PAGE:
Steve Blank notes that entrepreneurs need to "get out of the building" to be successful.
Rather than working in isolation, the founder of modern customer development believes that entrepreneurs need to talk with potential customers, partners, and suppliers to truly understand them and deliver the best possible solution to their problems.
Let's look at how to conduct compelling user interviews and leverage the results to improve your products.
Why conduct user interviews?
Interviews provide valuable insights into a customer's (or a potential customer's) life and how they use your application.
Suppose that you're building a feature to store medical data. The right approach here would be to conduct a series of interviews with medical personnel to see how they log medical data, verify which solutions they currently use, and ask about the shortcomings of those solutions.
Then, based on the data you obtained, you can build a product that addresses real pain points and is well-matched to the needs of the people that are supposed to use it. The result is a much more compelling solution that they'll want to adopt.
Beyond product validation
Validating your idea is one reason to interview users. Other than that, interviews can also help you to:
Assess the usability of a new feature or workflow.
Determine if a new feature helps solve a problem.
Identify problems with an existing workflow.
User interviews are invaluable when you're searching for product-market fit, but they're equally helpful when building a new feature or even just reassessing how an existing product performs.
In order to make sure the project is on the right track, you should consistently interview users throughout the entire product lifecycle.
Who to interview
Whom you choose for the interviews depends on the goal of the research.
If you're looking to assess the usability of a new feature, you'd probably want to reach out to your existing customer base. On the other hand, if your product is yet to be made, you may need to interview potential customers in a target market to validate product-market fit before beginning development.
The obvious question here is: where to find those users? The easiest way is to make use of platforms made exactly for this purpose:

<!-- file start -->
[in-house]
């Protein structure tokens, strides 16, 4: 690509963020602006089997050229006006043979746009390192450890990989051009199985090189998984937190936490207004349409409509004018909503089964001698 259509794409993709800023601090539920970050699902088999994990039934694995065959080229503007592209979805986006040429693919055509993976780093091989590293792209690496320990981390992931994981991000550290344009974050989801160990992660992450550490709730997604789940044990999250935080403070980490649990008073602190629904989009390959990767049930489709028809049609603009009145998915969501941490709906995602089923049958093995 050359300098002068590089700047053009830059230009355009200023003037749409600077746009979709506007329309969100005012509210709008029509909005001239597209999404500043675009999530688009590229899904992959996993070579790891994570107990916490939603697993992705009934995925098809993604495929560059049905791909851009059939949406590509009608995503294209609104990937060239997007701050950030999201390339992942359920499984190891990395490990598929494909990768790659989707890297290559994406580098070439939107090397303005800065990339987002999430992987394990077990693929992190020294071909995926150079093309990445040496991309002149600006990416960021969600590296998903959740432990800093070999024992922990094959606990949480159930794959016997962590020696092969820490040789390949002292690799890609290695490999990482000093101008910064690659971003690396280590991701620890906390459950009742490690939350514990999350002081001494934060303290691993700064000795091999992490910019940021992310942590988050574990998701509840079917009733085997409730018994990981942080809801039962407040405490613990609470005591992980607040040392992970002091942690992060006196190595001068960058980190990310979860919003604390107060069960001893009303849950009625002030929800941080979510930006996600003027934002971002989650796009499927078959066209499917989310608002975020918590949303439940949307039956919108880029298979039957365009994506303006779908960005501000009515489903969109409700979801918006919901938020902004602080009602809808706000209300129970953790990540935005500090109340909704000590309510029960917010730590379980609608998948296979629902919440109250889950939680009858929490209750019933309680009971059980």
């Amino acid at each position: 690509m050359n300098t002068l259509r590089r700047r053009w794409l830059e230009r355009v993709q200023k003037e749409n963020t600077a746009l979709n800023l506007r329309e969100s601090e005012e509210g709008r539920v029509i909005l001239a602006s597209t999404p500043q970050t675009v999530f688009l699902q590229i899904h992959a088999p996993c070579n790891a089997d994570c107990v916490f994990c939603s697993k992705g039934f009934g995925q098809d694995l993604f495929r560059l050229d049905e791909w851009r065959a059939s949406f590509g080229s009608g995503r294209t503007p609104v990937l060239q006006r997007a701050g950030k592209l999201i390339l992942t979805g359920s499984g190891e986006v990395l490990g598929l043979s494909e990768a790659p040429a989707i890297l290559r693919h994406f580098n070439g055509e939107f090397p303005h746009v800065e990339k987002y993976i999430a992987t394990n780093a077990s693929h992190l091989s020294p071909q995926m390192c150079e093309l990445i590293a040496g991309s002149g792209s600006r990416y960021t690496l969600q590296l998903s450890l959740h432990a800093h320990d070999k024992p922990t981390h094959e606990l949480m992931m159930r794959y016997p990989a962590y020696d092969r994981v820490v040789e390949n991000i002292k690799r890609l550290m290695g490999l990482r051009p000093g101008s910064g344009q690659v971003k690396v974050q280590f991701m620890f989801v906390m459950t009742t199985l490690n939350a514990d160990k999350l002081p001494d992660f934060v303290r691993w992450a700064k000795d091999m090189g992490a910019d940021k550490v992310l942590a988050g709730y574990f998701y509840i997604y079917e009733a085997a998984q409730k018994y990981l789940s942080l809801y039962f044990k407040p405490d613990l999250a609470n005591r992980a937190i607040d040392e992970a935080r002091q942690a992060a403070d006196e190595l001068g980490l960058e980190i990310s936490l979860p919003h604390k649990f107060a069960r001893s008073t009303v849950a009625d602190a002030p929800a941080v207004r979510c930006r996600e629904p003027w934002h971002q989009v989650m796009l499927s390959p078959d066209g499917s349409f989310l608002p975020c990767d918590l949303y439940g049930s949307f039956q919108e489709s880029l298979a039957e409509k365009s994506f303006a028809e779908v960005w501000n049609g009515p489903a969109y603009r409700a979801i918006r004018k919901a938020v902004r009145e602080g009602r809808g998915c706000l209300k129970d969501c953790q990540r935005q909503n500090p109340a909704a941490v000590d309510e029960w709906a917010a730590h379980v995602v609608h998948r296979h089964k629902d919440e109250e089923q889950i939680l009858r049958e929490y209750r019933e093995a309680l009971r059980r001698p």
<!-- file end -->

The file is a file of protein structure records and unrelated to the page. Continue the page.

UserInterviews.com matches you with participants based on predefined criteria and screener questions, helping you fine-tune your target audience and identify high-value individuals that you can interview.
UserTesting.com provides one of the most comprehensive platforms for video-first customer development.
UserZoom.com has a fully integrated participant sourcing engine and even enables you to incorporate your own users.
FeedbackLoop.com provides access to over 100 million B2B and B2C users around the world, making it one of the most comprehensive platforms, especially for businesses looking for niche user groups.
TryMyUI.com is a user research platform that lets you watch videos of participants as they use your product. Rather than an active interview, the platform provides a way to see how users naturally interact without guidance.
You can also look for local users on Craigslist or at other in-person events. By sourcing local users, you can host them on-site and gather more specific insights than you can with remote interviews. The downside is that these meetings may take extra time to coordinate and organize, plus you may need to compensate test subjects more for their efforts.
Now that you know where to find your interviewees, let's talk about the process itself.
At the very start, you should begin with preparing the key points and questions that you'd like to cover.
These questions should be open-ended and focus on behaviors rather than feelings to provide the most insight. Then, during the actual interview, you can ask follow-up questions to get specific details about a workflow or a given functionality.
When you start each interview, give the user a brief rundown of what to expect. Tell them about how long the process will take and explain the nature of the questions (e.g., background questions and then prototype questions).
Actively listen to their responses, paraphrase answers to clarify uncertainty, and record the process rather than taking notes.
There are a few ways you can make sure to gather useful insights. When conducting an interview:
Don't be afraid to ask "stupid" questions, even if you think you already know the answer. It's an excellent opportunity to challenge your assumptions wrong and learn something new.
Embrace "awkward" silences and let users think about their responses. Don't stir them in a particular direction – you'll end up with less valuable answers.
Don't be afraid to go off script if you're learning valuable things. The questions you prepare beforehand are only a rough outline of what to discuss rather than a rigid checklist of questions.
When reviewing your notes, look for recurring themes. For example, you may notice that most users share a similar pain point or miss a particular part of the workflow. If a large number of users have the same opinion, then it's something worth looking into
After obtaining these insights, you should adjust your interview notes and questions to reflect new information. If one pain point comes up more often than another, modify your questions in a way that addresses the issues that were brought up.
The Bottom Line
User interviews are an essential part of customer development. By keeping the tips that we've discussed in mind, you can ensure that your interviews deliver real insight. Remember to collect and analyze the insights you gain, and learn how to improve the process as you go on.
Have an idea for a digital product? Reach out to us; our experts will help to guide your project in the right direction.